Over the weekend a close friend sent me the following image, which was found spray-painted somewhere in Brooklyn:
The words above reflect a state of mind and disposition that has been expressed by philosophers and revolutionaries for thousands of years. It is not a novel or new concept, but it is a concept that seems to have been forgotten across much of these United States. The population has largely been domesticated and this is the primary reason why there has been such little pushback to the global oligarchs looting the landscape. A pathetically large percentage of the population would rather not think, they’d prefer to be told what to believe. They would rather not have any risk in their lives, they’d prefer to have shiny gadgets handed to them. They would rather not explore the wonderful expansive world around them, they’d rather sit on the couch and watch television.
Planet earth is a truly incredible place. Majestic mountains, glistening and seemingly endless blue seas, powerful dense forests. Its beauty is too profound for me to accurately put into words. At the same time, there are terrible tsunamis, horrific hurricanes, devastating floods and countless other natural disasters that pose a constant deadly threat.
I moved to Colorado in December 2010 for many reasons, but one of the main ones was the burning desire to get away from the big city. As a kid who had grown up in Manhattan and spent 90% of my life in that environment, I felt a deep longing to move closer to nature and vast open spaces. When weather permits I like to go on lengthy hikes at least once or twice a week. On essentially all of these hikes there are both bears and mountain lions active, amongst a host of other creatures. I mention the first two because of their ability to do severe bodily harm to me at any moment should they choose to. Being aware of such dangerous animals creates a sense of fear but also thrill. Do I carry a gun on my hikes? No, I don’t. Do I want the Colorado state government to go into the woods and hunt down all the bears and mountain lions so that I can be 100% sure of my safety? Of course not. I understand this part of the world is wild and potentially dangerous, and that’s a large part of what I love about it.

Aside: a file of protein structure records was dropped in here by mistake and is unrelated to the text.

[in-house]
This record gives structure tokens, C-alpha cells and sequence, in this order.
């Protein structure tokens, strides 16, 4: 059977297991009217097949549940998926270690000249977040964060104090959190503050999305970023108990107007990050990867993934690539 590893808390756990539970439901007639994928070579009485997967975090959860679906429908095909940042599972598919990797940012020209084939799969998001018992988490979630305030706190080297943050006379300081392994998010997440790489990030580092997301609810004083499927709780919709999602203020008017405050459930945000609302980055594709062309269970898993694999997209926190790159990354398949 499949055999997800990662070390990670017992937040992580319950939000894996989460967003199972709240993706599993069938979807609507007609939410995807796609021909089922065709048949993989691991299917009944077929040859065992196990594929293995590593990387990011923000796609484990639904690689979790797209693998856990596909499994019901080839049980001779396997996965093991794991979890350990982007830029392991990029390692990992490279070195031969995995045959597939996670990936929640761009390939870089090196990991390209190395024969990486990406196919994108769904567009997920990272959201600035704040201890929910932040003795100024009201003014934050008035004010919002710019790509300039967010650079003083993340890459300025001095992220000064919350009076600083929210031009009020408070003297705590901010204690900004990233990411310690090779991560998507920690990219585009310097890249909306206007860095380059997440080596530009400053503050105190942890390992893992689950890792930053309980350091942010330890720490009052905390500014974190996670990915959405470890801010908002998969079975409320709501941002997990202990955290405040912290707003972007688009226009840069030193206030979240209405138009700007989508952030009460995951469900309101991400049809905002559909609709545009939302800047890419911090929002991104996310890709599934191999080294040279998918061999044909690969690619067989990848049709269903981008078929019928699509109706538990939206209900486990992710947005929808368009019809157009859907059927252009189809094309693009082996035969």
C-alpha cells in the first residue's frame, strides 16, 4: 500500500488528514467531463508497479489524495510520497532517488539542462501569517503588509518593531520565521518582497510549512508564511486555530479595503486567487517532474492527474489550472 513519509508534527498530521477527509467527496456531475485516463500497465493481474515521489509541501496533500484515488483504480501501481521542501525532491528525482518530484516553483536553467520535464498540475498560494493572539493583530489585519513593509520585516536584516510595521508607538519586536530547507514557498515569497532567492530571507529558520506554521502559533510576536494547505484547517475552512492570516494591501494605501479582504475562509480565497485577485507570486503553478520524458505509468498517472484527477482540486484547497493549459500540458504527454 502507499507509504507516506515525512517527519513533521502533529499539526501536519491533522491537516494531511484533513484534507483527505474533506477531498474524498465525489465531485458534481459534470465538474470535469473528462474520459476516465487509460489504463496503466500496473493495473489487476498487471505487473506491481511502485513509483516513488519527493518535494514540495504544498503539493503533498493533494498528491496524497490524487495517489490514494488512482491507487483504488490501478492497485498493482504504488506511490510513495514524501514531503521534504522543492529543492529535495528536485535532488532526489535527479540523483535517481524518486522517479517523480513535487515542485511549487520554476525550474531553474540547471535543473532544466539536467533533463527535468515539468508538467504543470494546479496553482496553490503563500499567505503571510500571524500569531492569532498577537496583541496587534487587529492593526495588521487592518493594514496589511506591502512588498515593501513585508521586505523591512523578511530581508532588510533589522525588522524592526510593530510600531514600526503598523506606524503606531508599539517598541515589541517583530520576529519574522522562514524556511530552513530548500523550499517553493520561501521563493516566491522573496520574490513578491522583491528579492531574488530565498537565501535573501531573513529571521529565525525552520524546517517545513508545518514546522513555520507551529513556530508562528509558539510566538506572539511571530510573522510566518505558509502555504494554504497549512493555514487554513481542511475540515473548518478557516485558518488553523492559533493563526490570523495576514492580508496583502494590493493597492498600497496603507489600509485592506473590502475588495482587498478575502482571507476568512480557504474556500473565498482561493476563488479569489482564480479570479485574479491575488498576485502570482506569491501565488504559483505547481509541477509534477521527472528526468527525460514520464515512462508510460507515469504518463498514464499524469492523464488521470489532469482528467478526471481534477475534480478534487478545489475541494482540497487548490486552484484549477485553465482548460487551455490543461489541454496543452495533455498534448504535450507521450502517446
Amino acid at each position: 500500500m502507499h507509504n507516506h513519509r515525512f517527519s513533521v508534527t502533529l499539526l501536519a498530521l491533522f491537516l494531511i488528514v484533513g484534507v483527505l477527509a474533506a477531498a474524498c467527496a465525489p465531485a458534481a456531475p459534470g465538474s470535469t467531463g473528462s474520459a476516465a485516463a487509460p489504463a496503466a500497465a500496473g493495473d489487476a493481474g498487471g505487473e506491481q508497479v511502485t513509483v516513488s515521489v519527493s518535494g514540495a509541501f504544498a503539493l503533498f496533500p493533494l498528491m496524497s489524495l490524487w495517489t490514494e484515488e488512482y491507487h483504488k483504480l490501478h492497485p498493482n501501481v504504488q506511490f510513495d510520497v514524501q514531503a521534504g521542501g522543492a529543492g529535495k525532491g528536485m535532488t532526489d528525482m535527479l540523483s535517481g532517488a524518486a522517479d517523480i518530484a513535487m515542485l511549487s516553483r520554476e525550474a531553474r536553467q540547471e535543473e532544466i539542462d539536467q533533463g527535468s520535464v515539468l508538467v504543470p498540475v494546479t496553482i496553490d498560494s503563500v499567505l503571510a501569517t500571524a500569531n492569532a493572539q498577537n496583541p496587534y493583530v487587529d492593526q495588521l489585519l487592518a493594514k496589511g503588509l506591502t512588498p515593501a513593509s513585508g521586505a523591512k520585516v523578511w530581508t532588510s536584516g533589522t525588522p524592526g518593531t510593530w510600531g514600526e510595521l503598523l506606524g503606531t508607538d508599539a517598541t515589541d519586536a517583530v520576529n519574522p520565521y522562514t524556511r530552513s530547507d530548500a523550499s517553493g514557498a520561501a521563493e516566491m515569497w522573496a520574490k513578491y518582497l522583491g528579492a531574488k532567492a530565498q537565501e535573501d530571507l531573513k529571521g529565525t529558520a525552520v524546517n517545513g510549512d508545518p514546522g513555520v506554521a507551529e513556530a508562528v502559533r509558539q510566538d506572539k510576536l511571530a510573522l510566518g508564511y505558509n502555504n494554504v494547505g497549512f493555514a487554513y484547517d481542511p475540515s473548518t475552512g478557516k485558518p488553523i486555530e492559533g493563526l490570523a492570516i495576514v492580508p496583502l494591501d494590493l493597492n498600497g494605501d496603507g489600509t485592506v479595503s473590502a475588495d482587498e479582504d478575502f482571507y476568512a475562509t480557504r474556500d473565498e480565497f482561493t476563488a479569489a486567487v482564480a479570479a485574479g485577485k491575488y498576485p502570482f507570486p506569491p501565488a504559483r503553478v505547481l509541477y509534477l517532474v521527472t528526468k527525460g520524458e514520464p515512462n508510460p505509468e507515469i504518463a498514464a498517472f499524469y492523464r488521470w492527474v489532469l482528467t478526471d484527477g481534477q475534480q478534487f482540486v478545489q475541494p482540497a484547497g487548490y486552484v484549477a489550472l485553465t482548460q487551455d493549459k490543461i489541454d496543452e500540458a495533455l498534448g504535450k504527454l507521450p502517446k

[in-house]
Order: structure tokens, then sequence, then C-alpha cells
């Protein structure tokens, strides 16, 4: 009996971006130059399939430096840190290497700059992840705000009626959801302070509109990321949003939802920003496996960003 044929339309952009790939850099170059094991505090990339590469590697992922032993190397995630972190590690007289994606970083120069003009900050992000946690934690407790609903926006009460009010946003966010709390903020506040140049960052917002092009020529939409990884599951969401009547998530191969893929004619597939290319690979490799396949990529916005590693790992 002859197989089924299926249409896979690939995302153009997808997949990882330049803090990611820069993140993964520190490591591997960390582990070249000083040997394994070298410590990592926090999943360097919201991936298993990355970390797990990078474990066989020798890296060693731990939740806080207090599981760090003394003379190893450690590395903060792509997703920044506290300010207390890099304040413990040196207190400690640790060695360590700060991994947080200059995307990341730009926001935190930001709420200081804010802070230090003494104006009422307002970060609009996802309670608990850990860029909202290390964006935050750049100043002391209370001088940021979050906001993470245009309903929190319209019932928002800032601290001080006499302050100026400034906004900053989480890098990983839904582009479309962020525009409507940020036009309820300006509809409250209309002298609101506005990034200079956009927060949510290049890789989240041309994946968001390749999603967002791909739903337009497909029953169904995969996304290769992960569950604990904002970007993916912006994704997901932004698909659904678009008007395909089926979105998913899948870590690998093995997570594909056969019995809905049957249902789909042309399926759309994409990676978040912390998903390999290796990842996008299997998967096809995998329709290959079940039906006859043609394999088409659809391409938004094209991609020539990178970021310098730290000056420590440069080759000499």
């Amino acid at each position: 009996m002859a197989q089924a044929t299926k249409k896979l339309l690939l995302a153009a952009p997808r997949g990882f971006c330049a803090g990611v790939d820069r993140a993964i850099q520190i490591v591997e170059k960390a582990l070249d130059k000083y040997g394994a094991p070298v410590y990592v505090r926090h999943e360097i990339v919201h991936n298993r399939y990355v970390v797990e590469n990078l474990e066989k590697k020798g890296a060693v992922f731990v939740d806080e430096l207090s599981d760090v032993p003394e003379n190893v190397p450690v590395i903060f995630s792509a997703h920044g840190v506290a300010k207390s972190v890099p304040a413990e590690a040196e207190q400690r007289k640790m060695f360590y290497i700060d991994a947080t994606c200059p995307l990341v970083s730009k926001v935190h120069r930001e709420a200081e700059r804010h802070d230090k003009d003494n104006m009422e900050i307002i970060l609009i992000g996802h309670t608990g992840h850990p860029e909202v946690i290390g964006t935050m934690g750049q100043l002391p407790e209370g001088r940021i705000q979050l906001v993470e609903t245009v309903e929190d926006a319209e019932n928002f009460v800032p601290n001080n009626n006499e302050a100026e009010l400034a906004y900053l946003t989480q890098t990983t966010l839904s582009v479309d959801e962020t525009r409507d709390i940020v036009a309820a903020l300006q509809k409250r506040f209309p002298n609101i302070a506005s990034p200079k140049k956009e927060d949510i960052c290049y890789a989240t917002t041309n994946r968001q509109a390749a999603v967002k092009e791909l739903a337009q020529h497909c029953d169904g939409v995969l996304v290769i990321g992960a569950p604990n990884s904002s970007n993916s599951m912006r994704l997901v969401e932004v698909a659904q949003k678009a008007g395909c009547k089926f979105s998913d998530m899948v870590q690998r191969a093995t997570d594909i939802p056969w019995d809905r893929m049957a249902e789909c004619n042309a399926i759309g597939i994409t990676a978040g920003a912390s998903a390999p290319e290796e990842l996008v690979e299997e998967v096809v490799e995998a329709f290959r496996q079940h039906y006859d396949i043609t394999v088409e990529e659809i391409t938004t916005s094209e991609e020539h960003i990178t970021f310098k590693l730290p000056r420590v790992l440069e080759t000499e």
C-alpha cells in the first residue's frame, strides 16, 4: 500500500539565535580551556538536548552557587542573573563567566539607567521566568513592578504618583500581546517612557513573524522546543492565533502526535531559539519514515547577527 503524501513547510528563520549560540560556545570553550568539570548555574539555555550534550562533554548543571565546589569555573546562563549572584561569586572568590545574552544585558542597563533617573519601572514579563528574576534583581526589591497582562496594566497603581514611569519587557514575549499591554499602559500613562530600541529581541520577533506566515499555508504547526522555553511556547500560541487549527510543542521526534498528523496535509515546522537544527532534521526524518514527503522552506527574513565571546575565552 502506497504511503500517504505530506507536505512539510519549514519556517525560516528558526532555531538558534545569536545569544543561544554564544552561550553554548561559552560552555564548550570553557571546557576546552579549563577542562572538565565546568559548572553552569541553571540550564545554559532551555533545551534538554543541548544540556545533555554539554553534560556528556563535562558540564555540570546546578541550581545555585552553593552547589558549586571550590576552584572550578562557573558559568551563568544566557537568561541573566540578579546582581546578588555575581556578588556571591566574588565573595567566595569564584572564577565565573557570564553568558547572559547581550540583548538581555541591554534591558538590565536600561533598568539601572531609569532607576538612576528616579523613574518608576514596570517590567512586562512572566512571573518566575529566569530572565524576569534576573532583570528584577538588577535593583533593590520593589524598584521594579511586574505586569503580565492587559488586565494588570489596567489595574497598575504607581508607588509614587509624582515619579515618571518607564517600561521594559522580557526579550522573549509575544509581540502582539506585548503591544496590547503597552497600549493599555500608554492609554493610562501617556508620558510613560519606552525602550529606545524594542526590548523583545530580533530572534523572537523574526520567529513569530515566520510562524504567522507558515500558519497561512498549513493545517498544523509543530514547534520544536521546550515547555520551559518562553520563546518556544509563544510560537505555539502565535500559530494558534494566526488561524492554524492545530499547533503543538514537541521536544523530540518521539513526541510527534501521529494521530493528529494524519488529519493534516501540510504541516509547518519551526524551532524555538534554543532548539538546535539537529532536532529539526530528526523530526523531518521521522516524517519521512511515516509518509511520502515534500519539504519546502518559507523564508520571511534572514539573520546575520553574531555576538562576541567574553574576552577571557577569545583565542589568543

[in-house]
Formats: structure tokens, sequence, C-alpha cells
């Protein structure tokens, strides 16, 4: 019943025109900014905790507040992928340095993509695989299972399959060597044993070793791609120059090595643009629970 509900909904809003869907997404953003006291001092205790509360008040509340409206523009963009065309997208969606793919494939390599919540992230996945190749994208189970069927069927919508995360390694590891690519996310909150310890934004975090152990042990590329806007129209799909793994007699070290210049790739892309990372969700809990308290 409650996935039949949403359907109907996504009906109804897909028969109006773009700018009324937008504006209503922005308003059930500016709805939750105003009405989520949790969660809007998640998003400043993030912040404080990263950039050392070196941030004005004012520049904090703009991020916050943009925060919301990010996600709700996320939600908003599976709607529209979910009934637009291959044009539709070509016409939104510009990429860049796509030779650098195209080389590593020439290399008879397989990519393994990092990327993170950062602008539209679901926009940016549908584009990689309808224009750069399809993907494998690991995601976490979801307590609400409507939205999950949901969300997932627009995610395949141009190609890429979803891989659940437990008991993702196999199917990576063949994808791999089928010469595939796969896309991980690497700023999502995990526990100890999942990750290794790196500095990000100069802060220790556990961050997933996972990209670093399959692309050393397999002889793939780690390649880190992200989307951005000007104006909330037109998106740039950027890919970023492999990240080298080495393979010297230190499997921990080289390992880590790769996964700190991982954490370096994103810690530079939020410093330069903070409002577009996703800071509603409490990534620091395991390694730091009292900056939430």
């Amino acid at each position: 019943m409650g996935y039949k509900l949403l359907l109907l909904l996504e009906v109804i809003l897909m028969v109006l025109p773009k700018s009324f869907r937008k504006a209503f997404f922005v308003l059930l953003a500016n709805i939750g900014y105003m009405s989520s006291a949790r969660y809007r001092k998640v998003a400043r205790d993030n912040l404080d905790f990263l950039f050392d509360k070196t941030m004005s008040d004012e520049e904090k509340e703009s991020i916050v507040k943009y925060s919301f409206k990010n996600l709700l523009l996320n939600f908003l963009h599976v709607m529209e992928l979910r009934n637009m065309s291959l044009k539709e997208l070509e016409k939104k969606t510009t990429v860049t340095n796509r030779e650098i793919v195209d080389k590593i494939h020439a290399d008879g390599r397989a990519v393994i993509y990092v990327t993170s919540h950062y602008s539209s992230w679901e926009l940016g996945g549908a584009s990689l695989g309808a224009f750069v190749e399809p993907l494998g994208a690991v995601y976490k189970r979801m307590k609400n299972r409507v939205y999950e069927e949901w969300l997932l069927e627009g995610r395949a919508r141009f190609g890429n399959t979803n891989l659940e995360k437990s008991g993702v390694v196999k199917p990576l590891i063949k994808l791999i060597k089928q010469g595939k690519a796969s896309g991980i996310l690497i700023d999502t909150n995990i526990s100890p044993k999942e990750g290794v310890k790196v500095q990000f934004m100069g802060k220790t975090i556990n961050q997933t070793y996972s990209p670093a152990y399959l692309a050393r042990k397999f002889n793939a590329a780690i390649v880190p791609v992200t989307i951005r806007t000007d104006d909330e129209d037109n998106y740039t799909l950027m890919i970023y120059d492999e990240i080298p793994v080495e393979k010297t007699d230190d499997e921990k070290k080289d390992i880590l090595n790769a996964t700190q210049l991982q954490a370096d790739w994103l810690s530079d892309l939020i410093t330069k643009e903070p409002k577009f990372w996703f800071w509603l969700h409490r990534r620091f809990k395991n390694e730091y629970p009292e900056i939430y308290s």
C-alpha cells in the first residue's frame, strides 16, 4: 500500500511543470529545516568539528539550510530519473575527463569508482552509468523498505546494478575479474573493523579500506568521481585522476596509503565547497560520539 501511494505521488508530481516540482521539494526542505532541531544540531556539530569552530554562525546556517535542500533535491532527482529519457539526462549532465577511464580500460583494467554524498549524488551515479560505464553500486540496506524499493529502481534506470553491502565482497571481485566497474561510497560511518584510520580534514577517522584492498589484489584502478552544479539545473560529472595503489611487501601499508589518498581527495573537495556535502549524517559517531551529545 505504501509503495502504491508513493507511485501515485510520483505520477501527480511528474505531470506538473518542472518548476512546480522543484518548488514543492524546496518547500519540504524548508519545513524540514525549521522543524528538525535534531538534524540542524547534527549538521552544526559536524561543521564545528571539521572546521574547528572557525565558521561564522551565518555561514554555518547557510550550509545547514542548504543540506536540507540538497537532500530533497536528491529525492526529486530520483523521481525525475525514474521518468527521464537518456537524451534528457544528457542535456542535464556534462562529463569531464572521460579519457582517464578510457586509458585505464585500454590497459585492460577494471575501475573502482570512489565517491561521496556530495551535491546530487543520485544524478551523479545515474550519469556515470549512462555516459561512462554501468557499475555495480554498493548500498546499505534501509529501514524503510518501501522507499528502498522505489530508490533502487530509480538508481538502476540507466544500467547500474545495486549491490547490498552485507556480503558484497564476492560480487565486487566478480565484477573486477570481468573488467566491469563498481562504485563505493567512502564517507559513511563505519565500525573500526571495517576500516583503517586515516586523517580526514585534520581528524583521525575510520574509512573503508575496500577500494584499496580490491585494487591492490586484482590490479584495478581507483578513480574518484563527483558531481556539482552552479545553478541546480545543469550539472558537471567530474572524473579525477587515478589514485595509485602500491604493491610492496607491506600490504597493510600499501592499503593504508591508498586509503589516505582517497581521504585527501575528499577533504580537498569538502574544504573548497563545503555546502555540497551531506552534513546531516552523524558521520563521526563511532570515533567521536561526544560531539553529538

Two typical signs at Boulder trailheads:
The same could be said for the world at large and society itself. Beyond the obvious reality that we are all going to die anyway, there is the point that no matter how hard you try to avoid harm or hard times, those things can come to your doorstep any time they choose. At the end of the day, it really isn’t up to you. What is up to you is how you spend each day. The things you think about, the stuff you create, the people you love. All of those things can only reach their highest potential in a free society.